On the ground
With a warm and wet summer, there is plentiful grass across the countryside. This availability of grass is driving people to the store lamb rings, maintaining prices at similar levels to last year. However, the wait for the BPS loan payments and the effects of the high interest rates on borrowing money/market finance can be seen in breeding sheep and tup sales.
With the drive for cash flow, some are selling store lambs earlier than normal, these may have been third or fourth draw lambs in previous years, with a lack of bloom to them, which is creating a firm bottom end of lambs at sale.
The cull trade has dropped gradually since May, with weaning progressing well in the late lambing flocks, there are more leaner type upland and hill ewes coming forward, which has dented the high averages we have seen over the last number of months. This high supply of ewes will continue now through to October, which will continue to supress the trade.
French lamb remains at the top of the pricing table with a premium (week ending 12th August) at €8.00/kg DW, compared to a very similar €8.02/kg DW for the same period last year. The Spanish product is at a reduced premium of €6.74/kg DW for the same week (was €6.77/kg DW the same period in 2022).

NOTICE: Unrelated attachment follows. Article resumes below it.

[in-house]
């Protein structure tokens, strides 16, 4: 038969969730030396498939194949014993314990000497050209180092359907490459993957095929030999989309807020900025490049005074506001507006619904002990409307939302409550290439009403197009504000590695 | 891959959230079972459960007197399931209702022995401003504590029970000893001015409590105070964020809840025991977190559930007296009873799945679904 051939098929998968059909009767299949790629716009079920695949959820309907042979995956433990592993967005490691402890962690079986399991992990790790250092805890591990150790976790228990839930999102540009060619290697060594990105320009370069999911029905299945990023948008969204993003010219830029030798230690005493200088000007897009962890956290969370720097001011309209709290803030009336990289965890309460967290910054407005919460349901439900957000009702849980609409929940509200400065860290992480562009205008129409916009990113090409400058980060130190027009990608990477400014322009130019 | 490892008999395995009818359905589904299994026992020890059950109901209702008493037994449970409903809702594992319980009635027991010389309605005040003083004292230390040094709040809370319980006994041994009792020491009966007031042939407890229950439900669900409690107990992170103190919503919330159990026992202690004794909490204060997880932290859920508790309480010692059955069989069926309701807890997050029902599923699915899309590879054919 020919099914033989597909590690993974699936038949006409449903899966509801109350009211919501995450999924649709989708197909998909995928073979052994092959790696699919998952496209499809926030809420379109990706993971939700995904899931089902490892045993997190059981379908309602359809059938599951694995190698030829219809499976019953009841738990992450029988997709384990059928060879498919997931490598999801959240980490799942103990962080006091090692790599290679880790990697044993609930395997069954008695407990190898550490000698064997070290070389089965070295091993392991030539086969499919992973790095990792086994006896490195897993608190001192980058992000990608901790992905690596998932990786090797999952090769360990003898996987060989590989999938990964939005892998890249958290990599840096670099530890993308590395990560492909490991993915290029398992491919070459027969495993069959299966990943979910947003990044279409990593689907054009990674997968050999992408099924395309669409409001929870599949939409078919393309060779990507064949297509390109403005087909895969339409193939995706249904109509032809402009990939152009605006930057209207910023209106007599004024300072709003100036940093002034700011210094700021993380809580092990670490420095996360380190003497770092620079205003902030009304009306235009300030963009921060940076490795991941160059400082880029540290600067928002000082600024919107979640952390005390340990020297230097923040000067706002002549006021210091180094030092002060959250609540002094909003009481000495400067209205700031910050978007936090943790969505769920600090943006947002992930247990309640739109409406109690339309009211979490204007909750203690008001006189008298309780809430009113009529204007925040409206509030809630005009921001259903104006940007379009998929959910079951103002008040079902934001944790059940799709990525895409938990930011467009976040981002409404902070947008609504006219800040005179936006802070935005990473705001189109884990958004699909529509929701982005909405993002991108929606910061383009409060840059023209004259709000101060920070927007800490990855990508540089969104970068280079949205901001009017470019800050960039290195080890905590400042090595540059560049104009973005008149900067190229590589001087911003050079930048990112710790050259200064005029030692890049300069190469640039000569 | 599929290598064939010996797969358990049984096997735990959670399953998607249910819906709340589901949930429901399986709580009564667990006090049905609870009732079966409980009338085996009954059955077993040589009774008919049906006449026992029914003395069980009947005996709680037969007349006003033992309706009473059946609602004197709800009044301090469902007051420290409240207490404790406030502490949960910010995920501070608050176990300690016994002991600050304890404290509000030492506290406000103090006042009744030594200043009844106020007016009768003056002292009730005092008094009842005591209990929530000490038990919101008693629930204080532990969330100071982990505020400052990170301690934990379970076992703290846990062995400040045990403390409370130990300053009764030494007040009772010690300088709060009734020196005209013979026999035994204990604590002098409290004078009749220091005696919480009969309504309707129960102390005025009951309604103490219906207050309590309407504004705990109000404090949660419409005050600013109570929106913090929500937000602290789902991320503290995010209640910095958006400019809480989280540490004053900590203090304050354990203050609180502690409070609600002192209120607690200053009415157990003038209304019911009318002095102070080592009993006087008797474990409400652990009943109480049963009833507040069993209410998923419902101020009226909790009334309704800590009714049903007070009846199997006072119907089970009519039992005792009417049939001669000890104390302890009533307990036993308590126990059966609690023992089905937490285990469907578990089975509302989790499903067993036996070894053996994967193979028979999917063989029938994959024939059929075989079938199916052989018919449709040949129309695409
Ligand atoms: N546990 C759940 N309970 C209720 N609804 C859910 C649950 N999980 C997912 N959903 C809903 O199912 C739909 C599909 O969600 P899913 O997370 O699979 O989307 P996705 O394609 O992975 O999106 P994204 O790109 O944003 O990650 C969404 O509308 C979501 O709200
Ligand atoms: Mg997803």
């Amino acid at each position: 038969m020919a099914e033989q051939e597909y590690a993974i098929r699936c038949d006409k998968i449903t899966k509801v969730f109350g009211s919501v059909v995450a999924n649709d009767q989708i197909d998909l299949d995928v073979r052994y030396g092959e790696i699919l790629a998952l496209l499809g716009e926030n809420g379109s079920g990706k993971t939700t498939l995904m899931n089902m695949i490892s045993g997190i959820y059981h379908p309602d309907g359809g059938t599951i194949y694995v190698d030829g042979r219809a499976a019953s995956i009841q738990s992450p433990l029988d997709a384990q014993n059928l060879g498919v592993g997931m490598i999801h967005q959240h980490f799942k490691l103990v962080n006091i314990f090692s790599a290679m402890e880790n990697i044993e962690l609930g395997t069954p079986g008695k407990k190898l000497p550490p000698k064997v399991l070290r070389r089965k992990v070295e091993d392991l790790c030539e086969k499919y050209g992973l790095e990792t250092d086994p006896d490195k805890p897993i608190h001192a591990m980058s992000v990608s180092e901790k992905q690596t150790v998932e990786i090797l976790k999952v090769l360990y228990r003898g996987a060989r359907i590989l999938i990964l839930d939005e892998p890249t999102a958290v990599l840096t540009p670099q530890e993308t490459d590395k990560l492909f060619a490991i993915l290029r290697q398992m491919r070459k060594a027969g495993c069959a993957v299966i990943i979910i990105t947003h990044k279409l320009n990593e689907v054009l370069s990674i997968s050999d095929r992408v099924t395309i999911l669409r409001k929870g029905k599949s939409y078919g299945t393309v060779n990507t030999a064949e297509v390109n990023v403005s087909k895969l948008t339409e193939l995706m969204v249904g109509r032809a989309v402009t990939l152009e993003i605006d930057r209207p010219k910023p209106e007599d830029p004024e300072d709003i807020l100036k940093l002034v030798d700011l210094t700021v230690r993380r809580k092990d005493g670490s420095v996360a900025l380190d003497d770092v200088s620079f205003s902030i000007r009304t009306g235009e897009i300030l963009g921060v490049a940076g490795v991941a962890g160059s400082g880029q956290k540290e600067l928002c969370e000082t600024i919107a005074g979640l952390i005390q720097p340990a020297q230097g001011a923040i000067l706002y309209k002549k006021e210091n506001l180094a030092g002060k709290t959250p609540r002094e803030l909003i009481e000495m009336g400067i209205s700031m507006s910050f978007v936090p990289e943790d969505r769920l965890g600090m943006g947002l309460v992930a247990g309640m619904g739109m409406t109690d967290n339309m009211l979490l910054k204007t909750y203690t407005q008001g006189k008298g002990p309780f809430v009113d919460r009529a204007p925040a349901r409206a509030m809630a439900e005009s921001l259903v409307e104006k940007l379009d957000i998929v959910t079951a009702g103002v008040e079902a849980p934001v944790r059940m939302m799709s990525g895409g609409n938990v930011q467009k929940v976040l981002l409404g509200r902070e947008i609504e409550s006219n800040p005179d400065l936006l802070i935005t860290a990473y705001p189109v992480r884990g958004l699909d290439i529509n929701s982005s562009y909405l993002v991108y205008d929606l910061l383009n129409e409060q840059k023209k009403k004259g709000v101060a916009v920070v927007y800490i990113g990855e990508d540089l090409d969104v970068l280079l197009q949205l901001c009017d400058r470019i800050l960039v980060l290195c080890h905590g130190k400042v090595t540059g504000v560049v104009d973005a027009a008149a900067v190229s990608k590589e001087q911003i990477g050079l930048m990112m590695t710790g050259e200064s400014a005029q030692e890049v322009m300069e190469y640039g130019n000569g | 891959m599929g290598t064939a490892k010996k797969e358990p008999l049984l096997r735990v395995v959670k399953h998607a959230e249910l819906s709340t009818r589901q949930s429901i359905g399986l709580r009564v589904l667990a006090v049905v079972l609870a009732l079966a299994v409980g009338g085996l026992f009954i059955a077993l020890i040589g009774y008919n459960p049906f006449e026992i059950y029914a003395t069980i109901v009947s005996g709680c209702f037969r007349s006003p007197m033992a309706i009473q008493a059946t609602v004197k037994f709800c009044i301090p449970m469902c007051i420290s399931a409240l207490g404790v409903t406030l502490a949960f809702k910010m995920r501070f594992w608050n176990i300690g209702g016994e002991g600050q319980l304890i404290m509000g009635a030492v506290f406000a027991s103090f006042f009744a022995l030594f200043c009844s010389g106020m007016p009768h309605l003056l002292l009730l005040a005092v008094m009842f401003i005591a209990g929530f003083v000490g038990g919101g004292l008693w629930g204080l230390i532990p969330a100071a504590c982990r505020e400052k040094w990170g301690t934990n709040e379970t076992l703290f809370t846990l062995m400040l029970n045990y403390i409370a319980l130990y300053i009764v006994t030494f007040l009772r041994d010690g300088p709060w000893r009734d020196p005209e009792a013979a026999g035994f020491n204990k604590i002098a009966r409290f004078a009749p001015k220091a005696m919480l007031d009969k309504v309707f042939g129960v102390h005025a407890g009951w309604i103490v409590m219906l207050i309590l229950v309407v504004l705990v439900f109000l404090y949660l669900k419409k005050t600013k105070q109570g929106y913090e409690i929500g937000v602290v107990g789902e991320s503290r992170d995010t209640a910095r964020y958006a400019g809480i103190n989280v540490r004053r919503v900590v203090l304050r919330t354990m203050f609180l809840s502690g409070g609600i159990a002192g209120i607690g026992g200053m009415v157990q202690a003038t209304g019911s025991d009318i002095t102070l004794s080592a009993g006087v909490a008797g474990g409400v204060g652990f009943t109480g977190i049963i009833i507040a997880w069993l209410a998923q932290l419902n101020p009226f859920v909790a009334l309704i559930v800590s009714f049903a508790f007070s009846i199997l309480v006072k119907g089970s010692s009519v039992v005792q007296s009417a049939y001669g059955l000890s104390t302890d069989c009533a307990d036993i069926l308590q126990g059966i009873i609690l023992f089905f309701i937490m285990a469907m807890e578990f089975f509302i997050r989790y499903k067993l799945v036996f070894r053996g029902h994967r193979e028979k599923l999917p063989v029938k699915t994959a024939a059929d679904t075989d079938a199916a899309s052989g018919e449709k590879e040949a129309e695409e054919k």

Looking at the other end of the table is the Australian lamb which for the week ending 12th August was trading at an incredibly low rate of €2.80/kg DW, compared to €5.09/kg DW in the same period last year!
The Australian flock has undergone flock expansion in recent years, and a large stock of lambs is now coming forward following a period of poor weather meaning a greater supply of lambs, at the same time as a drop in demand from the Chinese market.
Looking at the price differentiation between exporting countries in the above graphic illustrates how attractive in price the Australian and New Zealand lamb is, which will result in more volume being exported to the EU and the UK. Which could result in the volume exported from the UK to the EU being distorted, and our price decreasing.
At a time when more lamb may be coming to the EU from other sources, it is worth highlighting that the EU flock is declining, they have suffered an extraordinary hot and droughted summer, which has affected production negatively and some Spanish flocks have had losses from the sheep pox virus, all of which is speeding up the decline of the European flock. Consumption of sheep meat is not forecast to decline like other red meats, due to being favoured culturally and for religion. The European Commission have estimated that imports of sheep meat will increase by 12% this year, mainly from the UK and New Zealand.
Kirsten Williams; 07798617293
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